ArcelorMittal’s steel plant in Saldanha, the single largest electricity consumer in the Western Cape, participated in an Industrial Energy Efficiency Improvement Project that has resulted in an astounding R90 million energy bill savings in one year. The upcoming African Utility Week in Cape Town from 14-16 May will give a unique insight into the challenges of large power users, including an exclusive site visit to ArcelorMittal’s Saldanha Works.
The Saldanha Works is a flat rolling integrated steel facility that produces 1.2 million hot rolled coil (HRC) per annum. HRC from Saldanha is mainly exported, with approximately 20% sold on the local market. There are three main areas within the plant – iron making (producing liquid iron and direct reduced iron), steel making that has two converter arc furnaces (CONARC), and rolling with a hot strip mill and a temper mill.
Energy management strategy
To save energy, water and waste at the plant, Saldanha launched a focused energy management strategy in 2010 says Dhesan Moodley – General Manager of ArcelorMittal’s Saldanha Works. He explains: “resources were allocated both in terms of people and capital expenditure. Initially the potential was determined through an existing project list and doing an energy audit on the plant to determine further possible savings. ISO 50001 was implemented and energy management is now part of our daily routines. The energy saved in terms of baseline value of 160 MW was 10.6MW or 6.6% and the equivalent of R90 million in 2012.
Moodley says they also implemented various VSD (Variable speed drive) projects that delivered greater savings than expected. “This has proved to be sound technology given the correct application. We are also very proud of our waste heat project at the Roller Hearth Furnace where waste heat was used to replace a diesel heater at the Air Separation plant. We have also done some optimisation projects at the water plant on pump systems that required no capital expenditure.”
Introducing savings easy
According to Moodley introducing energy savings is relatively easy. He explains the main lessons the steel plant learnt: “You need to assign resources if you are really serious about energy savings. You need to train people – a good technical person still needs to be trained in energy savings and the NCPC/ UNIDO program (supported by the DTI and DOE) is really an affordable way to train your staff to think and implement energy savings initiatives. Introducing savings is relatively easy. Sustaining these savings can be quite difficult especially if it is achieved by changing human behaviour. You need to incorporate it in your management infrastructure and implement a system such as ISO 50001 to entrench and sustain such savings.”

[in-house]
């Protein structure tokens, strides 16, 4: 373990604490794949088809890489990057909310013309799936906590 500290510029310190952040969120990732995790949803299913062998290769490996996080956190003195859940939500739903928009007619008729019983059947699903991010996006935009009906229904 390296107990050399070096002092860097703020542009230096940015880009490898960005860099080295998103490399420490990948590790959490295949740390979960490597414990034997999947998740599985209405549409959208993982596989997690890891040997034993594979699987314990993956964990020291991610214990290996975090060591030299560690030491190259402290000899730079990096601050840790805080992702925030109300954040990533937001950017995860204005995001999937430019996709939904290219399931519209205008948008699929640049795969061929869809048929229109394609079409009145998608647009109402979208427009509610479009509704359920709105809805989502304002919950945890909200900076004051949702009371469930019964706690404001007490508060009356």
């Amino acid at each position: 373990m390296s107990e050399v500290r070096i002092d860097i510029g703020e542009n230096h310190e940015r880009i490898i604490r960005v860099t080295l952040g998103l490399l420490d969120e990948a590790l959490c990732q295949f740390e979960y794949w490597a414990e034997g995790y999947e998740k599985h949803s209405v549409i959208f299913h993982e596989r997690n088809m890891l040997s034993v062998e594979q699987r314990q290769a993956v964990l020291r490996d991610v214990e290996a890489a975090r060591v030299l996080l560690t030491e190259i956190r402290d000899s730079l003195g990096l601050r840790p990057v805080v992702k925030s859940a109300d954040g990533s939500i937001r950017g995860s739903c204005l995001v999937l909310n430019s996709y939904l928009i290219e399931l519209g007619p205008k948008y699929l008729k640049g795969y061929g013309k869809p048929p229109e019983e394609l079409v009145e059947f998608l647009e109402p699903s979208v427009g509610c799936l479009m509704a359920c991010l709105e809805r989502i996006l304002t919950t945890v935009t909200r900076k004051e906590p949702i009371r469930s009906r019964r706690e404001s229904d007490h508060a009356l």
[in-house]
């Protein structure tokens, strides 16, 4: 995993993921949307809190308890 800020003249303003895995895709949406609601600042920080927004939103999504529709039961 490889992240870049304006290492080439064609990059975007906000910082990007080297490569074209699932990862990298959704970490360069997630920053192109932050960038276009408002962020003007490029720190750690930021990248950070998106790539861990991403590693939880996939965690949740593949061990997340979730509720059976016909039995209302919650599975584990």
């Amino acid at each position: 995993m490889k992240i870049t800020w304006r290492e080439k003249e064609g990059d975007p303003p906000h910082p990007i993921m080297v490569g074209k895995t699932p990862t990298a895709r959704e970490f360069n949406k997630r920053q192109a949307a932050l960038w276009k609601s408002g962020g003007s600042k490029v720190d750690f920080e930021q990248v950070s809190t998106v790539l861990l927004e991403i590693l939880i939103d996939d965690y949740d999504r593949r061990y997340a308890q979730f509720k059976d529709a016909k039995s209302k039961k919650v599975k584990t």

Increased energy tariffs
Large Power Users are under increasing pressure with rising energy tariffs and the impending implementation of a carbon tax. ArcelorMittal’s Saldanha Works, General Manager, Dhesan Moodley says the increased energy tariff and carbon tax is a significant risk for the plant. He expands: “we are focused on the export market, specifically in Africa and we are competing against China and India. These countries do not experience any of the cost increases mentioned. The viability of export facilities is at risk with these increases. This obviously has significant potential impact on the economy, not just local, but also on the fiscal balance.”
A number of delegates at the upcoming African Utility Week in Cape Town from 14-15 May will be able to experience a unique site visit to the steel plant at Saldanha. Moodley says their main message to fellow power professionals at the event will be that “once you start focusing on energy savings there are numerous opportunities to achieve savings.”
The site visit will include the following aspects of the plant:
- RHF Flue gas capture to heat Diesel at the Air Separation Unit: This is a waste heat project which eliminates the requirement for diesel heating by using waste heat from another process to achieve the same results.
- Optimisation of Compressed Air at ASU: Eliminating waste from the compressed air system. The monitory value of mismanaged and misused compress air is often underestimated.
- Water treatment plant System 1 and 14: often there is low hanging fruit to achieve savings such as just switching off equipment and ensuring that a system is running at its optimum with as little waste as possible. These are two examples of this principle. Solid theoretical analysis, practical measurements and detail risk analysis and action plan to address risks are essential before any changes can be made.
The dates for African Utility Week are:
Exhibition & Conference: 14-15 May 2013
Pre-conference Workshops: 13 May 2013
Site Visits: 16 May 2013
African Utility Week
African Utility Week brings together the entire ecosystem for the African water and power sector, from high level government representatives, utilities and municipalities, regulators and power pools to consultants, vendors, service providers and energy intensive power users for the purpose of sharing and determining the future development of Africa’s power industry.
Clean Power Africa
Clean Power Africa is Africa’s leading event where major stakeholders from the clean power sector get together and network. The event, co-located with the 13th annual African Utility Week, facilitates information exchange at the highest level and explores clean generation as a feasible solution to fulfil Africa’s electricity needs.
Communications manager: Annemarie Roodbol
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